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Natureba: On Science, Technology, and Technology

It presents food and all practices related to the production and distribution of food as a commodity. This is the structural problem

Discussions and comments about science are frequent at Nexo. The debate over Naturebas products expresses an underlying tension, often implicit, over the conflicting understanding of what science is, what it relates to technologies and technologies, and how scientific practices exist within society. This text is an attempt to clarify these categories in an educational way, not only to avoid misunderstanding, but also for the necessary theoretical depth of this important debate.

Science refers to a series of statements about specific beings that are organized through concepts and decisions. These statements are independent of pronunciation and can be judged as true or false (or indeterminate) by following a methodology specific to each class of organism. In this way, we can talk about various sciences. For example, a correct demonstration in mathematical sciences does not necessarily imply its suitability in the physical, economic, or biological sciences. In this sense, science is produced through social (not individual) practices historically placed in their own context. Since the sciences are produced by individuals organized into institutions, their practices are always subject to internal turmoil, internal and external political conflicts, socio-economic status of scientists, etc. Despite the sciences that proclaim true knowledge about well-defined things, scientific practice cannot be understood as something non-historical, because it is social and, therefore, will always be imposed by the social forms that make up the society in which they are introduced (This analysis follows the theoretical objective Presented in the bookState and political formAn interesting exercise is to compare the form and content of a scholarly text for Newton With one of Einstein.

In contrast, technology generally refers to knowledge of ‘how to do it’. There are techniques for making a soft cake and there is science to understand the chemical processes that produce a soft cake. In the first case, methods such as “trial and error” are sufficient to reach the expected result, in the second case, no, because they require abstract knowledge (conceptual, more general) about the compounds and chemical reactions that collectively lead to the desired property which can be classified as “ Soft. ” In the same way, all readers of this text know how to technically work with money within capitalism (for example, buying and selling products and labor, or investing in companies or bank funds), even if they do not know money scientifically as social. A form of money. Capitalism. It is clear that technologies are also restricted to current social forms. Then it affects and is affected by the way society is organized. Therefore, techniques always exist alongside other practices. The important thing here is to note that technologies are associated with interventions that have a specific goal, which is markedly different from science that produces (abstract) knowledge about well-defined things.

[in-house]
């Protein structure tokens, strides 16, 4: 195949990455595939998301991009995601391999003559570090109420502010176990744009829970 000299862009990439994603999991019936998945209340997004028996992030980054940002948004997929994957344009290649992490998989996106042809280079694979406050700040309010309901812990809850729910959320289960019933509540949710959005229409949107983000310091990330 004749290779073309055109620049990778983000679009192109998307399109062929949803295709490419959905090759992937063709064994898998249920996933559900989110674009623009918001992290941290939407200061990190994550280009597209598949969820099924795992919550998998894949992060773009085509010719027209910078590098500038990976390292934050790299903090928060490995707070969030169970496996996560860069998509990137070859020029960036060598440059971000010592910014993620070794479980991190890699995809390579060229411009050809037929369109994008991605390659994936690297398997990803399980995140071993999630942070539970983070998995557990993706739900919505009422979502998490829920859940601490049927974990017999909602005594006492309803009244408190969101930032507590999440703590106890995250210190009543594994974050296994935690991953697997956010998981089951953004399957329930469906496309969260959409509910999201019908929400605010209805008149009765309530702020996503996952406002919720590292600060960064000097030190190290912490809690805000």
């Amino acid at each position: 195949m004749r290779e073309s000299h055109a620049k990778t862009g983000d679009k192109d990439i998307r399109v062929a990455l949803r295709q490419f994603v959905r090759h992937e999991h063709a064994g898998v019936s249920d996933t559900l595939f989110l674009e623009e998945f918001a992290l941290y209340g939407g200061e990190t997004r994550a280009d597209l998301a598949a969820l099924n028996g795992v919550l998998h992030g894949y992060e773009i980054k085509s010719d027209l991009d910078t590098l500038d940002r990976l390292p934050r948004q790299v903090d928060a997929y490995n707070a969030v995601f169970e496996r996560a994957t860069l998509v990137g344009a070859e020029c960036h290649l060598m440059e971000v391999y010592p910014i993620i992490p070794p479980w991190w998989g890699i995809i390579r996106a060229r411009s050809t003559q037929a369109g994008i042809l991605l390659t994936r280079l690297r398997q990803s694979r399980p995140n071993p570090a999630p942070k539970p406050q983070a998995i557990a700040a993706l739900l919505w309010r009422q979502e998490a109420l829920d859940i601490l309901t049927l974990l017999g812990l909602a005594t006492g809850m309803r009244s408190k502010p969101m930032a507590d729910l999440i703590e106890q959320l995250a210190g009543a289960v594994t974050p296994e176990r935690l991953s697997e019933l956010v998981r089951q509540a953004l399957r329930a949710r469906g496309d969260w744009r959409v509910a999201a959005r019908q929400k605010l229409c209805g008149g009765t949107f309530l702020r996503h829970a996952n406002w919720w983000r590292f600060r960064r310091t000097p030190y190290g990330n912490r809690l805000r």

Nichterpa criticism is, at its root, a criticism of the commodity of food, a special form of capitalist production.

Technologies and science can be expressed and in fact are. Technology is the result of applying scientific knowledge to produce new technologies or improve existing technologies. Therefore, technology is not a science and therefore cannot be confused with it. Returning to the example of a soft cake, scientific knowledge can be applied to correct the primary production technique to replace eggs, milk and butter with vegan options. However, this replacement is not a direct result of scientific practice, but rather a technical improvement through technological intervention. Science can also be produced in technical and technological things. For example, Claude Shannon Scientifically proven the basic limits of communication systems, valid for all systems that existed before them, exist today and are likely to exist in the future.

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Despite this, science, techniques and technologies are often confused. This may be due to the widespread cosmic concept of “the scientific method”. In a primitive way, the universal scientific method is to judge what is science and what can be and what is not science, regardless of the peculiarities of the type of thing that will be investigated and the history of scientific practices, as well as expressing this with other social practices (book)Philosophy of ScienceIt provides a detailed analysis of the subject.) Thus, any social practice that can be judged by the “tariqa” can become a science that includes techniques and techniques.